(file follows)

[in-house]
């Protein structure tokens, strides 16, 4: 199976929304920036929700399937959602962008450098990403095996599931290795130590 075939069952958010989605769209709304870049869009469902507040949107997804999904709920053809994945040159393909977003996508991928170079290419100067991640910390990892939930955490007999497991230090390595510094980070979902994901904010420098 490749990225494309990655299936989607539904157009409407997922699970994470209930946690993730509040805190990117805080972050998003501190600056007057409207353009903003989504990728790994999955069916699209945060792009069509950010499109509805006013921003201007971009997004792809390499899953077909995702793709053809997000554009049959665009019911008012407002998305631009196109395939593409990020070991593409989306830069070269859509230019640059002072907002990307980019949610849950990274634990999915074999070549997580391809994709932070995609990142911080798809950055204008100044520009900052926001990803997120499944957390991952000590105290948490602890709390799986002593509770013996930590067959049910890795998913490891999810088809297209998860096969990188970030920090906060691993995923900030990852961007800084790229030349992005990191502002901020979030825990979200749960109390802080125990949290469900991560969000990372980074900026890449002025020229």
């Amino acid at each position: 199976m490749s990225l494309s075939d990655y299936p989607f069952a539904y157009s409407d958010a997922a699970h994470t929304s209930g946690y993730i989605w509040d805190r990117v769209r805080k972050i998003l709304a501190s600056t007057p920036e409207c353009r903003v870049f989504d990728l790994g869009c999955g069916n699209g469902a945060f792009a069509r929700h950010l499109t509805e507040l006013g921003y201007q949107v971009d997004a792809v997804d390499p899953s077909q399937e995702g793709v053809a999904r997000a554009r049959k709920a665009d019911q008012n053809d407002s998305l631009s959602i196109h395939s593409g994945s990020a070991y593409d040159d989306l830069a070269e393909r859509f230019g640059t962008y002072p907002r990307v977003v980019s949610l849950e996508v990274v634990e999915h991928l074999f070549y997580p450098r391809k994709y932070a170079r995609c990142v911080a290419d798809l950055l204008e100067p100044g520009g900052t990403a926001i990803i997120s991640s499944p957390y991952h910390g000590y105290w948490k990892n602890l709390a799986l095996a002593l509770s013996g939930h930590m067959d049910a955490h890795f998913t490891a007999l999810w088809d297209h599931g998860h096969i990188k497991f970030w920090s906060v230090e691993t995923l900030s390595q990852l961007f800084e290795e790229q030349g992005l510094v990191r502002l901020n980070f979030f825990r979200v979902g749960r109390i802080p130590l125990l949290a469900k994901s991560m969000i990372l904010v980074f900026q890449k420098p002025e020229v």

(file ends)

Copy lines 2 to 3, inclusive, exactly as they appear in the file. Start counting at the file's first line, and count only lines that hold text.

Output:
């Protein structure tokens, strides 16, 4: 199976929304920036929700399937959602962008450098990403095996599931290795130590 075939069952958010989605769209709304870049869009469902507040949107997804999904709920053809994945040159393909977003996508991928170079290419100067991640910390990892939930955490007999497991230090390595510094980070979902994901904010420098 490749990225494309990655299936989607539904157009409407997922699970994470209930946690993730509040805190990117805080972050998003501190600056007057409207353009903003989504990728790994999955069916699209945060792009069509950010499109509805006013921003201007971009997004792809390499899953077909995702793709053809997000554009049959665009019911008012407002998305631009196109395939593409990020070991593409989306830069070269859509230019640059002072907002990307980019949610849950990274634990999915074999070549997580391809994709932070995609990142911080798809950055204008100044520009900052926001990803997120499944957390991952000590105290948490602890709390799986002593509770013996930590067959049910890795998913490891999810088809297209998860096969990188970030920090906060691993995923900030990852961007800084790229030349992005990191502002901020979030825990979200749960109390802080125990949290469900991560969000990372980074900026890449002025020229």
């Amino acid at each position: 199976m490749s990225l494309s075939d990655y299936p989607f069952a539904y157009s409407d958010a997922a699970h994470t929304s209930g946690y993730i989605w509040d805190r990117v769209r805080k972050i998003l709304a501190s600056t007057p920036e409207c353009r903003v870049f989504d990728l790994g869009c999955g069916n699209g469902a945060f792009a069509r929700h950010l499109t509805e507040l006013g921003y201007q949107v971009d997004a792809v997804d390499p899953s077909q399937e995702g793709v053809a999904r997000a554009r049959k709920a665009d019911q008012n053809d407002s998305l631009s959602i196109h395939s593409g994945s990020a070991y593409d040159d989306l830069a070269e393909r859509f230019g640059t962008y002072p907002r990307v977003v980019s949610l849950e996508v990274v634990e999915h991928l074999f070549y997580p450098r391809k994709y932070a170079r995609c990142v911080a290419d798809l950055l204008e100067p100044g520009g900052t990403a926001i990803i997120s991640s499944p957390y991952h910390g000590y105290w948490k990892n602890l709390a799986l095996a002593l509770s013996g939930h930590m067959d049910a955490h890795f998913t490891a007999l999810w088809d297209h599931g998860h096969i990188k497991f970030w920090s906060v230090e691993t995923l900030s390595q990852l961007f800084e290795e790229q030349g992005l510094v990191r502002l901020n980070f979030f825990r979200v979902g749960r109390i802080p130590l125990l949290a469900k994901s991560m969000i990372l904010v980074f900026q890449k420098p002025e020229v």